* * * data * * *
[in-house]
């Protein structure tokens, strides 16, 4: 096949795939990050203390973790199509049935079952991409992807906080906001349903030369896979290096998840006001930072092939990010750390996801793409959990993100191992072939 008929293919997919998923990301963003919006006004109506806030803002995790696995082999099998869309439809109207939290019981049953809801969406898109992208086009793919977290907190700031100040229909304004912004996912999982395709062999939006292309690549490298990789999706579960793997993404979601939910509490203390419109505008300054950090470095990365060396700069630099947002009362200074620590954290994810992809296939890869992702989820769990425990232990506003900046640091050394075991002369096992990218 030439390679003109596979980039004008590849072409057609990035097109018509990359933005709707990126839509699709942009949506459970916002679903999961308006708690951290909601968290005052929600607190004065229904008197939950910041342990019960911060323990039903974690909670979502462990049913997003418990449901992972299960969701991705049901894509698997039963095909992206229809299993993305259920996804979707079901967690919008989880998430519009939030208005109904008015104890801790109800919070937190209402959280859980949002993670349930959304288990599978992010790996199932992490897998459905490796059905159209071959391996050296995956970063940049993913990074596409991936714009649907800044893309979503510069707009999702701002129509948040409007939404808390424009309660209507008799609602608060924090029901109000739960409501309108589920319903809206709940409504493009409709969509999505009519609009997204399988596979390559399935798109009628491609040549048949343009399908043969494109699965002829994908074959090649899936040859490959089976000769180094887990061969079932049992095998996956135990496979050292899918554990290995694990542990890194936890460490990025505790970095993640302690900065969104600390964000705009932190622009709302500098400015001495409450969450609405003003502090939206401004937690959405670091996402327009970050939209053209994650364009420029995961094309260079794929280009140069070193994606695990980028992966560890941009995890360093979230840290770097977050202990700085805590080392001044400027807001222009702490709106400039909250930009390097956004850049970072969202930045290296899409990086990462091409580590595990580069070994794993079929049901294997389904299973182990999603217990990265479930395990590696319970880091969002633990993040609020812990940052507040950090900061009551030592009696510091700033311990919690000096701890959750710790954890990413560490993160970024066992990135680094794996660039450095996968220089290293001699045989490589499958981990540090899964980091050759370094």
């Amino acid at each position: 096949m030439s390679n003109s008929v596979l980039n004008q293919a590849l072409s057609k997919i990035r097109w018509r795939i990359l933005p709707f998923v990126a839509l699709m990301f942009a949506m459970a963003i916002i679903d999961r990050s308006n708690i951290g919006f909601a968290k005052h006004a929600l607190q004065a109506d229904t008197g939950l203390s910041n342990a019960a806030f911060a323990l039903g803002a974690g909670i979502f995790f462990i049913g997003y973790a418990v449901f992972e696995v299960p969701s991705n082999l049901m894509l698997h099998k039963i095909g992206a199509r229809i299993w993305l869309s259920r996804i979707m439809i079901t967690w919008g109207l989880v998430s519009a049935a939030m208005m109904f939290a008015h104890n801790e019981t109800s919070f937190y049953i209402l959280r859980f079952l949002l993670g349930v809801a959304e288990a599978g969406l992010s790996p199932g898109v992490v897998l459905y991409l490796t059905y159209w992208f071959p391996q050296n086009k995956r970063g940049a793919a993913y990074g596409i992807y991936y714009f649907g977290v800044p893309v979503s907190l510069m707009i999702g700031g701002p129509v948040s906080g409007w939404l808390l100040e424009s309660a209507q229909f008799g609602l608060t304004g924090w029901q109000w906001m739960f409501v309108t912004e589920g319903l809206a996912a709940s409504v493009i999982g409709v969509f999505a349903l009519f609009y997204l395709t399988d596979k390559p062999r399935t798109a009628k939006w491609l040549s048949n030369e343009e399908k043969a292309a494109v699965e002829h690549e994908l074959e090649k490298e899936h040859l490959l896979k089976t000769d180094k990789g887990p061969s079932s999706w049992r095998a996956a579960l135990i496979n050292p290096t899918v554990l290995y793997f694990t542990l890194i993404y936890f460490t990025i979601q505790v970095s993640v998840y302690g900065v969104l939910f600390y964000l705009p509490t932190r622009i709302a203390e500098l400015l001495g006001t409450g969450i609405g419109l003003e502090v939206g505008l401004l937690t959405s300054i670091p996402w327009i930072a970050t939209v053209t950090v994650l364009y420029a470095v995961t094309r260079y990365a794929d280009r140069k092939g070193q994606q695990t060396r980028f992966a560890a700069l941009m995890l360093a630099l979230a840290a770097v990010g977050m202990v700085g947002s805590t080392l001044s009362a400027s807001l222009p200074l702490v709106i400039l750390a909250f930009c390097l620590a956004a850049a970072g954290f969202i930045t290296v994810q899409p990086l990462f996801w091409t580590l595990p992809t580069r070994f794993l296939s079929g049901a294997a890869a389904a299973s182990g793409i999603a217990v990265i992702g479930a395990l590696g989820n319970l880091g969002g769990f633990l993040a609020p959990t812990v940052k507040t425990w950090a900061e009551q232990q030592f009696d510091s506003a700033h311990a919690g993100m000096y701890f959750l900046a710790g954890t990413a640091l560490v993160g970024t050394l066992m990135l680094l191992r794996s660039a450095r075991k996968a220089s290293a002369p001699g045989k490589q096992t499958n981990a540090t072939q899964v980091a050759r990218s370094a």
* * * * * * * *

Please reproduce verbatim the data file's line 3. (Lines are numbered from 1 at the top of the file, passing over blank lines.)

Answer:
């Amino acid at each position: 096949m030439s390679n003109s008929v596979l980039n004008q293919a590849l072409s057609k997919i990035r097109w018509r795939i990359l933005p709707f998923v990126a839509l699709m990301f942009a949506m459970a963003i916002i679903d999961r990050s308006n708690i951290g919006f909601a968290k005052h006004a929600l607190q004065a109506d229904t008197g939950l203390s910041n342990a019960a806030f911060a323990l039903g803002a974690g909670i979502f995790f462990i049913g997003y973790a418990v449901f992972e696995v299960p969701s991705n082999l049901m894509l698997h099998k039963i095909g992206a199509r229809i299993w993305l869309s259920r996804i979707m439809i079901t967690w919008g109207l989880v998430s519009a049935a939030m208005m109904f939290a008015h104890n801790e019981t109800s919070f937190y049953i209402l959280r859980f079952l949002l993670g349930v809801a959304e288990a599978g969406l992010s790996p199932g898109v992490v897998l459905y991409l490796t059905y159209w992208f071959p391996q050296n086009k995956r970063g940049a793919a993913y990074g596409i992807y991936y714009f649907g977290v800044p893309v979503s907190l510069m707009i999702g700031g701002p129509v948040s906080g409007w939404l808390l100040e424009s309660a209507q229909f008799g609602l608060t304004g924090w029901q109000w906001m739960f409501v309108t912004e589920g319903l809206a996912a709940s409504v493009i999982g409709v969509f999505a349903l009519f609009y997204l395709t399988d596979k390559p062999r399935t798109a009628k939006w491609l040549s048949n030369e343009e399908k043969a292309a494109v699965e002829h690549e994908l074959e090649k490298e899936h040859l490959l896979k089976t000769d180094k990789g887990p061969s079932s999706w049992r095998a996956a579960l135990i496979n050292p290096t899918v554990l290995y793997f694990t542990l890194i993404y936890f460490t990025i979601q505790v970095s993640v998840y302690g900065v969104l939910f600390y964000l705009p509490t932190r622009i709302a203390e500098l400015l001495g006001t409450g969450i609405g419109l003003e502090v939206g505008l401004l937690t959405s300054i670091p996402w327009i930072a970050t939209v053209t950090v994650l364009y420029a470095v995961t094309r260079y990365a794929d280009r140069k092939g070193q994606q695990t060396r980028f992966a560890a700069l941009m995890l360093a630099l979230a840290a770097v990010g977050m202990v700085g947002s805590t080392l001044s009362a400027s807001l222009p200074l702490v709106i400039l750390a909250f930009c390097l620590a956004a850049a970072g954290f969202i930045t290296v994810q899409p990086l990462f996801w091409t580590l595990p992809t580069r070994f794993l296939s079929g049901a294997a890869a389904a299973s182990g793409i999603a217990v990265i992702g479930a395990l590696g989820n319970l880091g969002g769990f633990l993040a609020p959990t812990v940052k507040t425990w950090a900061e009551q232990q030592f009696d510091s506003a700033h311990a919690g993100m000096y701890f959750l900046a710790g954890t990413a640091l560490v993160g970024t050394l066992m990135l680094l191992r794996s660039a450095r075991k996968a220089s290293a002369p001699g045989k490589q096992t499958n981990a540090t072939q899964v980091a050759r990218s370094a």